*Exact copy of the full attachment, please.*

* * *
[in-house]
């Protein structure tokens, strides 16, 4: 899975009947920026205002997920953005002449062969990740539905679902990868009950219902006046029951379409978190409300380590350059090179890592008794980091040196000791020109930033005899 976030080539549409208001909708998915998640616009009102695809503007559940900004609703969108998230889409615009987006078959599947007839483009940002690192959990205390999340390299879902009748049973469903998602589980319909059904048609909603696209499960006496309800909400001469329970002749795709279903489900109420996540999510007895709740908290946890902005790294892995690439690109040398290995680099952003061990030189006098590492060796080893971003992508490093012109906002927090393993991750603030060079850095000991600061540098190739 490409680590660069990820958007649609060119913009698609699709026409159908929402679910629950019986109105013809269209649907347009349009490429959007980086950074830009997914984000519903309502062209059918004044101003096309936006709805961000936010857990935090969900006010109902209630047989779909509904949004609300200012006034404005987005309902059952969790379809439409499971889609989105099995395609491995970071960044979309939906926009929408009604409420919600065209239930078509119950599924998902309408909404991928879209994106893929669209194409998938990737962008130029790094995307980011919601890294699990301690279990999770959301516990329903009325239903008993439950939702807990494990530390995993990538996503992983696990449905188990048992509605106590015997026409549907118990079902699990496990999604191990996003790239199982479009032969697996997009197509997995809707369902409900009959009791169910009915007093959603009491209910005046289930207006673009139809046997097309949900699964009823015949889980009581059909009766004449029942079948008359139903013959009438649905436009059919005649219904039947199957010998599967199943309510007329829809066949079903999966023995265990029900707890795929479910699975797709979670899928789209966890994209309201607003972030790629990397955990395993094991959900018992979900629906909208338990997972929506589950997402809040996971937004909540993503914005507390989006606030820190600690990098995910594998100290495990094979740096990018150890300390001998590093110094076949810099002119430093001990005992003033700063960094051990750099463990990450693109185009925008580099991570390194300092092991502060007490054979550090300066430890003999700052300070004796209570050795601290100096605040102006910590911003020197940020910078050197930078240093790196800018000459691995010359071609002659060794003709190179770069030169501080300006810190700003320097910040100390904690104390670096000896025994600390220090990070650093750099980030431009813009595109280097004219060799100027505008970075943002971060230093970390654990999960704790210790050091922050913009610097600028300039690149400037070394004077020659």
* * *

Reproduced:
[in-house]
């Protein structure tokens, strides 16, 4: 899975009947920026205002997920953005002449062969990740539905679902990868009950219902006046029951379409978190409300380590350059090179890592008794980091040196000791020109930033005899 976030080539549409208001909708998915998640616009009102695809503007559940900004609703969108998230889409615009987006078959599947007839483009940002690192959990205390999340390299879902009748049973469903998602589980319909059904048609909603696209499960006496309800909400001469329970002749795709279903489900109420996540999510007895709740908290946890902005790294892995690439690109040398290995680099952003061990030189006098590492060796080893971003992508490093012109906002927090393993991750603030060079850095000991600061540098190739 490409680590660069990820958007649609060119913009698609699709026409159908929402679910629950019986109105013809269209649907347009349009490429959007980086950074830009997914984000519903309502062209059918004044101003096309936006709805961000936010857990935090969900006010109902209630047989779909509904949004609300200012006034404005987005309902059952969790379809439409499971889609989105099995395609491995970071960044979309939906926009929408009604409420919600065209239930078509119950599924998902309408909404991928879209994106893929669209194409998938990737962008130029790094995307980011919601890294699990301690279990999770959301516990329903009325239903008993439950939702807990494990530390995993990538996503992983696990449905188990048992509605106590015997026409549907118990079902699990496990999604191990996003790239199982479009032969697996997009197509997995809707369902409900009959009791169910009915007093959603009491209910005046289930207006673009139809046997097309949900699964009823015949889980009581059909009766004449029942079948008359139903013959009438649905436009059919005649219904039947199957010998599967199943309510007329829809066949079903999966023995265990029900707890795929479910699975797709979670899928789209966890994209309201607003972030790629990397955990395993094991959900018992979900629906909208338990997972929506589950997402809040996971937004909540993503914005507390989006606030820190600690990098995910594998100290495990094979740096990018150890300390001998590093110094076949810099002119430093001990005992003033700063960094051990750099463990990450693109185009925008580099991570390194300092092991502060007490054979550090300066430890003999700052300070004796209570050795601290100096605040102006910590911003020197940020910078050197930078240093790196800018000459691995010359071609002659060794003709190179770069030169501080300006810190700003320097910040100390904690104390670096000896025994600390220090990070650093750099980030431009813009595109280097004219060799100027505008970075943002971060230093970390654990999960704790210790050091922050913009610097600028300039690149400037070394004077020659």